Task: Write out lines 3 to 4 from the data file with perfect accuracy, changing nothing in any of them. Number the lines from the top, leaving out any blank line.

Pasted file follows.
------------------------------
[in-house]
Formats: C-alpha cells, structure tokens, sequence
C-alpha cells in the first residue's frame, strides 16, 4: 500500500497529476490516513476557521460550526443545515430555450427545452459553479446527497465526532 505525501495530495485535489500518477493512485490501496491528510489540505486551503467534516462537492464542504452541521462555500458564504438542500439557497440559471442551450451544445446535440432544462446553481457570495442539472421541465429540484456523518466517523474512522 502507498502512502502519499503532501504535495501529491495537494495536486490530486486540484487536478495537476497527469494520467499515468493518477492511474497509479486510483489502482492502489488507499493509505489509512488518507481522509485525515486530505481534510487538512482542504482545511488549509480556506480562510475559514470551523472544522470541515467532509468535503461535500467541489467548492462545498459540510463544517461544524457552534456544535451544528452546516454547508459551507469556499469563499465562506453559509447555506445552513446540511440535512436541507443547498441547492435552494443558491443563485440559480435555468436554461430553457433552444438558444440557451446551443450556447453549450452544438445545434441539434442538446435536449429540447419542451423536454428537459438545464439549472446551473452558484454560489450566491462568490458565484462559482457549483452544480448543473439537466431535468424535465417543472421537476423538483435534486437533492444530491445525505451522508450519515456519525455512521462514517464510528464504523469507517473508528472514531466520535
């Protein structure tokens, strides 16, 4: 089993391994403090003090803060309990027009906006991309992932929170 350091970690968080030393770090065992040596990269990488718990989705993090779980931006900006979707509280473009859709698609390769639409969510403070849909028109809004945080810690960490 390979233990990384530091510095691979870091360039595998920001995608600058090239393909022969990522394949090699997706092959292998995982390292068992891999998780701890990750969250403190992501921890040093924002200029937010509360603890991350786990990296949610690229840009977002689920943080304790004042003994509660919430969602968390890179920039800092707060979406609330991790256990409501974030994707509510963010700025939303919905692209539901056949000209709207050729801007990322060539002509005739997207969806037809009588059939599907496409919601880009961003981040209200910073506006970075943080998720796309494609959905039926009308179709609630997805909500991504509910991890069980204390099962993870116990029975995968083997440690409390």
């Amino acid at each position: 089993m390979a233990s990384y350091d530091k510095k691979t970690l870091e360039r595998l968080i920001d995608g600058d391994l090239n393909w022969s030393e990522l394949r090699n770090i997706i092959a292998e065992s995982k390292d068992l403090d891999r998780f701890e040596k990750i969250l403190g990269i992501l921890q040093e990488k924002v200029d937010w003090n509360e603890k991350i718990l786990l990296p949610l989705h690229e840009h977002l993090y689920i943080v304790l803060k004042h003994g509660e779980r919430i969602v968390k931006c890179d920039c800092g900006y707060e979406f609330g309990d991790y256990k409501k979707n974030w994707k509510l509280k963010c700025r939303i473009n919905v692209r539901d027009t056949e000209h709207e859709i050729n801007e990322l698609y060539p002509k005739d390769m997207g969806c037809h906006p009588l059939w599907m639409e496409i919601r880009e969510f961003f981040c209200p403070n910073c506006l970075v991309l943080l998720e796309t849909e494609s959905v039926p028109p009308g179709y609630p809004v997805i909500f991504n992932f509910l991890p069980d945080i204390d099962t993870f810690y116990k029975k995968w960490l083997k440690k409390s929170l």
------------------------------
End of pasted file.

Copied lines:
C-alpha cells in the first residue's frame, strides 16, 4: 500500500497529476490516513476557521460550526443545515430555450427545452459553479446527497465526532 505525501495530495485535489500518477493512485490501496491528510489540505486551503467534516462537492464542504452541521462555500458564504438542500439557497440559471442551450451544445446535440432544462446553481457570495442539472421541465429540484456523518466517523474512522 502507498502512502502519499503532501504535495501529491495537494495536486490530486486540484487536478495537476497527469494520467499515468493518477492511474497509479486510483489502482492502489488507499493509505489509512488518507481522509485525515486530505481534510487538512482542504482545511488549509480556506480562510475559514470551523472544522470541515467532509468535503461535500467541489467548492462545498459540510463544517461544524457552534456544535451544528452546516454547508459551507469556499469563499465562506453559509447555506445552513446540511440535512436541507443547498441547492435552494443558491443563485440559480435555468436554461430553457433552444438558444440557451446551443450556447453549450452544438445545434441539434442538446435536449429540447419542451423536454428537459438545464439549472446551473452558484454560489450566491462568490458565484462559482457549483452544480448543473439537466431535468424535465417543472421537476423538483435534486437533492444530491445525505451522508450519515456519525455512521462514517464510528464504523469507517473508528472514531466520535
């Protein structure tokens, strides 16, 4: 089993391994403090003090803060309990027009906006991309992932929170 350091970690968080030393770090065992040596990269990488718990989705993090779980931006900006979707509280473009859709698609390769639409969510403070849909028109809004945080810690960490 390979233990990384530091510095691979870091360039595998920001995608600058090239393909022969990522394949090699997706092959292998995982390292068992891999998780701890990750969250403190992501921890040093924002200029937010509360603890991350786990990296949610690229840009977002689920943080304790004042003994509660919430969602968390890179920039800092707060979406609330991790256990409501974030994707509510963010700025939303919905692209539901056949000209709207050729801007990322060539002509005739997207969806037809009588059939599907496409919601880009961003981040209200910073506006970075943080998720796309494609959905039926009308179709609630997805909500991504509910991890069980204390099962993870116990029975995968083997440690409390």